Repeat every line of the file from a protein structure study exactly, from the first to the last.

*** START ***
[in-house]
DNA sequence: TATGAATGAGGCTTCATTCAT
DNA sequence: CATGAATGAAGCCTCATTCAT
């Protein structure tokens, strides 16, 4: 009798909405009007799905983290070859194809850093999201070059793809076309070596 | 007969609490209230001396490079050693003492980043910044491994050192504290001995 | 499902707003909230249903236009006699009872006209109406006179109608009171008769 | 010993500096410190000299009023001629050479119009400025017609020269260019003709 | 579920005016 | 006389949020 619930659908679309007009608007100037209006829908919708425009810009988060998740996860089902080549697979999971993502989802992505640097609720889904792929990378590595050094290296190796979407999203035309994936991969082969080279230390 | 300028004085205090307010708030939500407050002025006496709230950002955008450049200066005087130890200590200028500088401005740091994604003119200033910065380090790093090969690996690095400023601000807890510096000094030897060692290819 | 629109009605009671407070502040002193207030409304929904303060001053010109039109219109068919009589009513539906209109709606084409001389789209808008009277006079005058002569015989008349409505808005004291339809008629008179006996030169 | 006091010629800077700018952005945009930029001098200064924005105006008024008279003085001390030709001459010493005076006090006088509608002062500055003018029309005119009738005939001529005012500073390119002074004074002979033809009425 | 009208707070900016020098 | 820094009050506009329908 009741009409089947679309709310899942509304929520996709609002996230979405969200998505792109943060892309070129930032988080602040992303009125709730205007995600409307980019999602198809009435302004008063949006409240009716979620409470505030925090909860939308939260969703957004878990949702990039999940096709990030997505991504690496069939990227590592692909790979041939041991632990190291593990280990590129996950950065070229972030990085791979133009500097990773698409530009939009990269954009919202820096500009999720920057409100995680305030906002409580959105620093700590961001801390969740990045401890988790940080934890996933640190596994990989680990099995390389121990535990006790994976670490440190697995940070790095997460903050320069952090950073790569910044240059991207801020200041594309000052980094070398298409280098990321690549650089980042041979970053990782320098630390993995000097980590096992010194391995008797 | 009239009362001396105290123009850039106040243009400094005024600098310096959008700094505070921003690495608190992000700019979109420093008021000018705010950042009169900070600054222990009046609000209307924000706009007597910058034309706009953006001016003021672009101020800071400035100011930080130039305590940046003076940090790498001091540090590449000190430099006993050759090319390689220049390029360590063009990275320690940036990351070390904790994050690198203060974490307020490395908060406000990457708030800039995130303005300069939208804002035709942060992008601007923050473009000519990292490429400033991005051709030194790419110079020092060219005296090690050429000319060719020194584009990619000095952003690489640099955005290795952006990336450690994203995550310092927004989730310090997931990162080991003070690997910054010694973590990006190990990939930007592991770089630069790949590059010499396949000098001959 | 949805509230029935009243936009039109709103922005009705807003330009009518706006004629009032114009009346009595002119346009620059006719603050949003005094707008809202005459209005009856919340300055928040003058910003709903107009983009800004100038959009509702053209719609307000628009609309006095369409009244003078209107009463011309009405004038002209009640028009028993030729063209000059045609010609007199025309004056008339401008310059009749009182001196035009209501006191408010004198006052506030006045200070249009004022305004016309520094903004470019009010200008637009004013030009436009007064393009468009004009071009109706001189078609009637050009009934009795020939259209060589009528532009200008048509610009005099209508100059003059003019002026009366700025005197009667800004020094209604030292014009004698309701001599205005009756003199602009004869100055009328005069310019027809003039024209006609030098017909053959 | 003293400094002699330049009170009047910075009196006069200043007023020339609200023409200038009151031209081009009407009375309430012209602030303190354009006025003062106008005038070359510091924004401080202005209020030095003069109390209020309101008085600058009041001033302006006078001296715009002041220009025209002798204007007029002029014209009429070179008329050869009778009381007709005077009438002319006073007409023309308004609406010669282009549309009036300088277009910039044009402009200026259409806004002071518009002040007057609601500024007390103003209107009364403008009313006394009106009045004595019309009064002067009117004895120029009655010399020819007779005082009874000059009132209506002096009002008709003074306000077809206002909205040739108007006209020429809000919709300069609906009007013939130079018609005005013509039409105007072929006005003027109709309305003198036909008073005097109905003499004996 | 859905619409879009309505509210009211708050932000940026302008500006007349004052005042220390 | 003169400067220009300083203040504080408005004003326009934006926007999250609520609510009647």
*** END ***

[in-house]
DNA sequence: TATGAATGAGGCTTCATTCAT
DNA sequence: CATGAATGAAGCCTCATTCAT
């Protein structure tokens, strides 16, 4: 009798909405009007799905983290070859194809850093999201070059793809076309070596 | 007969609490209230001396490079050693003492980043910044491994050192504290001995 | 499902707003909230249903236009006699009872006209109406006179109608009171008769 | 010993500096410190000299009023001629050479119009400025017609020269260019003709 | 579920005016 | 006389949020 619930659908679309007009608007100037209006829908919708425009810009988060998740996860089902080549697979999971993502989802992505640097609720889904792929990378590595050094290296190796979407999203035309994936991969082969080279230390 | 300028004085205090307010708030939500407050002025006496709230950002955008450049200066005087130890200590200028500088401005740091994604003119200033910065380090790093090969690996690095400023601000807890510096000094030897060692290819 | 629109009605009671407070502040002193207030409304929904303060001053010109039109219109068919009589009513539906209109709606084409001389789209808008009277006079005058002569015989008349409505808005004291339809008629008179006996030169 | 006091010629800077700018952005945009930029001098200064924005105006008024008279003085001390030709001459010493005076006090006088509608002062500055003018029309005119009738005939001529005012500073390119002074004074002979033809009425 | 009208707070900016020098 | 820094009050506009329908 009741009409089947679309709310899942509304929520996709609002996230979405969200998505792109943060892309070129930032988080602040992303009125709730205007995600409307980019999602198809009435302004008063949006409240009716979620409470505030925090909860939308939260969703957004878990949702990039999940096709990030997505991504690496069939990227590592692909790979041939041991632990190291593990280990590129996950950065070229972030990085791979133009500097990773698409530009939009990269954009919202820096500009999720920057409100995680305030906002409580959105620093700590961001801390969740990045401890988790940080934890996933640190596994990989680990099995390389121990535990006790994976670490440190697995940070790095997460903050320069952090950073790569910044240059991207801020200041594309000052980094070398298409280098990321690549650089980042041979970053990782320098630390993995000097980590096992010194391995008797 | 009239009362001396105290123009850039106040243009400094005024600098310096959008700094505070921003690495608190992000700019979109420093008021000018705010950042009169900070600054222990009046609000209307924000706009007597910058034309706009953006001016003021672009101020800071400035100011930080130039305590940046003076940090790498001091540090590449000190430099006993050759090319390689220049390029360590063009990275320690940036990351070390904790994050690198203060974490307020490395908060406000990457708030800039995130303005300069939208804002035709942060992008601007923050473009000519990292490429400033991005051709030194790419110079020092060219005296090690050429000319060719020194584009990619000095952003690489640099955005290795952006990336450690994203995550310092927004989730310090997931990162080991003070690997910054010694973590990006190990990939930007592991770089630069790949590059010499396949000098001959 | 949805509230029935009243936009039109709103922005009705807003330009009518706006004629009032114009009346009595002119346009620059006719603050949003005094707008809202005459209005009856919340300055928040003058910003709903107009983009800004100038959009509702053209719609307000628009609309006095369409009244003078209107009463011309009405004038002209009640028009028993030729063209000059045609010609007199025309004056008339401008310059009749009182001196035009209501006191408010004198006052506030006045200070249009004022305004016309520094903004470019009010200008637009004013030009436009007064393009468009004009071009109706001189078609009637050009009934009795020939259209060589009528532009200008048509610009005099209508100059003059003019002026009366700025005197009667800004020094209604030292014009004698309701001599205005009756003199602009004869100055009328005069310019027809003039024209006609030098017909053959 | 003293400094002699330049009170009047910075009196006069200043007023020339609200023409200038009151031209081009009407009375309430012209602030303190354009006025003062106008005038070359510091924004401080202005209020030095003069109390209020309101008085600058009041001033302006006078001296715009002041220009025209002798204007007029002029014209009429070179008329050869009778009381007709005077009438002319006073007409023309308004609406010669282009549309009036300088277009910039044009402009200026259409806004002071518009002040007057609601500024007390103003209107009364403008009313006394009106009045004595019309009064002067009117004895120029009655010399020819007779005082009874000059009132209506002096009002008709003074306000077809206002909205040739108007006209020429809000919709300069609906009007013939130079018609005005013509039409105007072929006005003027109709309305003198036909008073005097109905003499004996 | 859905619409879009309505509210009211708050932000940026302008500006007349004052005042220390 | 003169400067220009300083203040504080408005004003326009934006926007999250609520609510009647």